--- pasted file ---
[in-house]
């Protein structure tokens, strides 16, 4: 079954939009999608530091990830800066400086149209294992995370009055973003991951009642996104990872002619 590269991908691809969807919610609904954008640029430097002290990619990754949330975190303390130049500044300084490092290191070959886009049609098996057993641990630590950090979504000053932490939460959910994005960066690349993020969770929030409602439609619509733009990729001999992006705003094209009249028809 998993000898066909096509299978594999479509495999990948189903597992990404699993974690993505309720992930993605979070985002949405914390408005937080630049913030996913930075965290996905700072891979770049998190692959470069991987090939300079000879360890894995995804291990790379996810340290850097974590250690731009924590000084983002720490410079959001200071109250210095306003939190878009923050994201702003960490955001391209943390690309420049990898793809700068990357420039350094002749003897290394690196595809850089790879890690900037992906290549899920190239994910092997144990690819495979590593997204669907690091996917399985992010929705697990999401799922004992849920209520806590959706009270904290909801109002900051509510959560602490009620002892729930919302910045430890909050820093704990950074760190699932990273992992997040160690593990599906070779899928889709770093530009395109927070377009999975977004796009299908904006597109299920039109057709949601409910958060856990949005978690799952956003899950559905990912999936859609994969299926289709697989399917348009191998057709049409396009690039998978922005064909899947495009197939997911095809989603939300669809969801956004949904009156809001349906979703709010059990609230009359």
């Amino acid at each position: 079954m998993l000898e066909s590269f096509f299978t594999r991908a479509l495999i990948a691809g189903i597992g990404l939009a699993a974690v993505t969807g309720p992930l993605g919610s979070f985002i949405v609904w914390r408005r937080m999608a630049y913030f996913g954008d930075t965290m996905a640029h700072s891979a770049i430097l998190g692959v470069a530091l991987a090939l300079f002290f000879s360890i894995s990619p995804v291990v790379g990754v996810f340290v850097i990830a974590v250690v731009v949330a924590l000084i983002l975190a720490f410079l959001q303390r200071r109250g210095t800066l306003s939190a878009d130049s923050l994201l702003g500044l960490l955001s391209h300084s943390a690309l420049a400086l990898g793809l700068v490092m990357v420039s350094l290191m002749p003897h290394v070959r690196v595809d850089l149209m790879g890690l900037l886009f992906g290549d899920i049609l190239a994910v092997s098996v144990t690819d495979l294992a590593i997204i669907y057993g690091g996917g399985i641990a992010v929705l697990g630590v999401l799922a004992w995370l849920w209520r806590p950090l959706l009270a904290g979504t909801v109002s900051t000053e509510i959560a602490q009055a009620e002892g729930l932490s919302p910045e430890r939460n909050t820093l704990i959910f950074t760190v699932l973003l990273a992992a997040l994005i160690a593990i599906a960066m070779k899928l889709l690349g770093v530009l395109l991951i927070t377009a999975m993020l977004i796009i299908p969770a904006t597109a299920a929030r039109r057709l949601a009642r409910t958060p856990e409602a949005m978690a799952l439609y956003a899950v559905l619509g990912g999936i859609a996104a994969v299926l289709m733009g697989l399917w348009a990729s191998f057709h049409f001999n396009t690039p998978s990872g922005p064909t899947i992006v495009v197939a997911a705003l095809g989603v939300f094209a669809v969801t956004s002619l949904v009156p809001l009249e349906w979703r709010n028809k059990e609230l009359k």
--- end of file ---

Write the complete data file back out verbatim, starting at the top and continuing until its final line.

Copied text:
[in-house]
């Protein structure tokens, strides 16, 4: 079954939009999608530091990830800066400086149209294992995370009055973003991951009642996104990872002619 590269991908691809969807919610609904954008640029430097002290990619990754949330975190303390130049500044300084490092290191070959886009049609098996057993641990630590950090979504000053932490939460959910994005960066690349993020969770929030409602439609619509733009990729001999992006705003094209009249028809 998993000898066909096509299978594999479509495999990948189903597992990404699993974690993505309720992930993605979070985002949405914390408005937080630049913030996913930075965290996905700072891979770049998190692959470069991987090939300079000879360890894995995804291990790379996810340290850097974590250690731009924590000084983002720490410079959001200071109250210095306003939190878009923050994201702003960490955001391209943390690309420049990898793809700068990357420039350094002749003897290394690196595809850089790879890690900037992906290549899920190239994910092997144990690819495979590593997204669907690091996917399985992010929705697990999401799922004992849920209520806590959706009270904290909801109002900051509510959560602490009620002892729930919302910045430890909050820093704990950074760190699932990273992992997040160690593990599906070779899928889709770093530009395109927070377009999975977004796009299908904006597109299920039109057709949601409910958060856990949005978690799952956003899950559905990912999936859609994969299926289709697989399917348009191998057709049409396009690039998978922005064909899947495009197939997911095809989603939300669809969801956004949904009156809001349906979703709010059990609230009359």
């Amino acid at each position: 079954m998993l000898e066909s590269f096509f299978t594999r991908a479509l495999i990948a691809g189903i597992g990404l939009a699993a974690v993505t969807g309720p992930l993605g919610s979070f985002i949405v609904w914390r408005r937080m999608a630049y913030f996913g954008d930075t965290m996905a640029h700072s891979a770049i430097l998190g692959v470069a530091l991987a090939l300079f002290f000879s360890i894995s990619p995804v291990v790379g990754v996810f340290v850097i990830a974590v250690v731009v949330a924590l000084i983002l975190a720490f410079l959001q303390r200071r109250g210095t800066l306003s939190a878009d130049s923050l994201l702003g500044l960490l955001s391209h300084s943390a690309l420049a400086l990898g793809l700068v490092m990357v420039s350094l290191m002749p003897h290394v070959r690196v595809d850089l149209m790879g890690l900037l886009f992906g290549d899920i049609l190239a994910v092997s098996v144990t690819d495979l294992a590593i997204i669907y057993g690091g996917g399985i641990a992010v929705l697990g630590v999401l799922a004992w995370l849920w209520r806590p950090l959706l009270a904290g979504t909801v109002s900051t000053e509510i959560a602490q009055a009620e002892g729930l932490s919302p910045e430890r939460n909050t820093l704990i959910f950074t760190v699932l973003l990273a992992a997040l994005i160690a593990i599906a960066m070779k899928l889709l690349g770093v530009l395109l991951i927070t377009a999975m993020l977004i796009i299908p969770a904006t597109a299920a929030r039109r057709l949601a009642r409910t958060p856990e409602a949005m978690a799952l439609y956003a899950v559905l619509g990912g999936i859609a996104a994969v299926l289709m733009g697989l399917w348009a990729s191998f057709h049409f001999n396009t690039p998978s990872g922005p064909t899947i992006v495009v197939a997911a705003l095809g989603v939300f094209a669809v969801t956004s002619l949904v009156p809001l009249e349906w979703r709010n028809k059990e609230l009359k």